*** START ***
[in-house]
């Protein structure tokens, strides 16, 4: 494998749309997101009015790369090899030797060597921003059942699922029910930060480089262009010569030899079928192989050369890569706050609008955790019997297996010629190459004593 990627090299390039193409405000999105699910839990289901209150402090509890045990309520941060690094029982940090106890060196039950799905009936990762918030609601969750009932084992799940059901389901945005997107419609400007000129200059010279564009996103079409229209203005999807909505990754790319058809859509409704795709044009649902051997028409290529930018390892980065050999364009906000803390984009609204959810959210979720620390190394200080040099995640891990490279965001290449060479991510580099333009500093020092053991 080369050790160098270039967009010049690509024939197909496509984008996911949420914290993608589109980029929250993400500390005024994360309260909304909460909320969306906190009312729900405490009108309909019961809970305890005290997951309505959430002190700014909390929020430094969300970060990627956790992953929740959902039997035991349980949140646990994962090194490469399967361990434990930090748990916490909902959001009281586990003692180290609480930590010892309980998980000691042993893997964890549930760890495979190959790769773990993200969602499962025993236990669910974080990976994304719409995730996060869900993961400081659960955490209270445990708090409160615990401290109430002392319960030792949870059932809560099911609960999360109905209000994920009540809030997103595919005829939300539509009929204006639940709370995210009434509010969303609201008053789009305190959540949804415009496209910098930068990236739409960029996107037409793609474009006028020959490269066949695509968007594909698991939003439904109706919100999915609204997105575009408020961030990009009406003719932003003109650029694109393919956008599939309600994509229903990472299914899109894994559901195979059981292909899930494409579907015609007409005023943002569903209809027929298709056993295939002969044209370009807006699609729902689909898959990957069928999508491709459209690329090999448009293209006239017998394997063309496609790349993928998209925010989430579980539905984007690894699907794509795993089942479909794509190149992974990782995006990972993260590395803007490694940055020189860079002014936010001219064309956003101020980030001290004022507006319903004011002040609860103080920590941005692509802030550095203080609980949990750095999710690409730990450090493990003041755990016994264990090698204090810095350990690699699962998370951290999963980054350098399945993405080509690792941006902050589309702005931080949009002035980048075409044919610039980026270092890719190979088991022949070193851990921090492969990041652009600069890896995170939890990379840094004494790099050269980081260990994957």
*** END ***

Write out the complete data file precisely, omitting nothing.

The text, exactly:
[in-house]
């Protein structure tokens, strides 16, 4: 494998749309997101009015790369090899030797060597921003059942699922029910930060480089262009010569030899079928192989050369890569706050609008955790019997297996010629190459004593 990627090299390039193409405000999105699910839990289901209150402090509890045990309520941060690094029982940090106890060196039950799905009936990762918030609601969750009932084992799940059901389901945005997107419609400007000129200059010279564009996103079409229209203005999807909505990754790319058809859509409704795709044009649902051997028409290529930018390892980065050999364009906000803390984009609204959810959210979720620390190394200080040099995640891990490279965001290449060479991510580099333009500093020092053991 080369050790160098270039967009010049690509024939197909496509984008996911949420914290993608589109980029929250993400500390005024994360309260909304909460909320969306906190009312729900405490009108309909019961809970305890005290997951309505959430002190700014909390929020430094969300970060990627956790992953929740959902039997035991349980949140646990994962090194490469399967361990434990930090748990916490909902959001009281586990003692180290609480930590010892309980998980000691042993893997964890549930760890495979190959790769773990993200969602499962025993236990669910974080990976994304719409995730996060869900993961400081659960955490209270445990708090409160615990401290109430002392319960030792949870059932809560099911609960999360109905209000994920009540809030997103595919005829939300539509009929204006639940709370995210009434509010969303609201008053789009305190959540949804415009496209910098930068990236739409960029996107037409793609474009006028020959490269066949695509968007594909698991939003439904109706919100999915609204997105575009408020961030990009009406003719932003003109650029694109393919956008599939309600994509229903990472299914899109894994559901195979059981292909899930494409579907015609007409005023943002569903209809027929298709056993295939002969044209370009807006699609729902689909898959990957069928999508491709459209690329090999448009293209006239017998394997063309496609790349993928998209925010989430579980539905984007690894699907794509795993089942479909794509190149992974990782995006990972993260590395803007490694940055020189860079002014936010001219064309956003101020980030001290004022507006319903004011002040609860103080920590941005692509802030550095203080609980949990750095999710690409730990450090493990003041755990016994264990090698204090810095350990690699699962998370951290999963980054350098399945993405080509690792941006902050589309702005931080949009002035980048075409044919610039980026270092890719190979088991022949070193851990921090492969990041652009600069890896995170939890990379840094004494790099050269980081260990994957």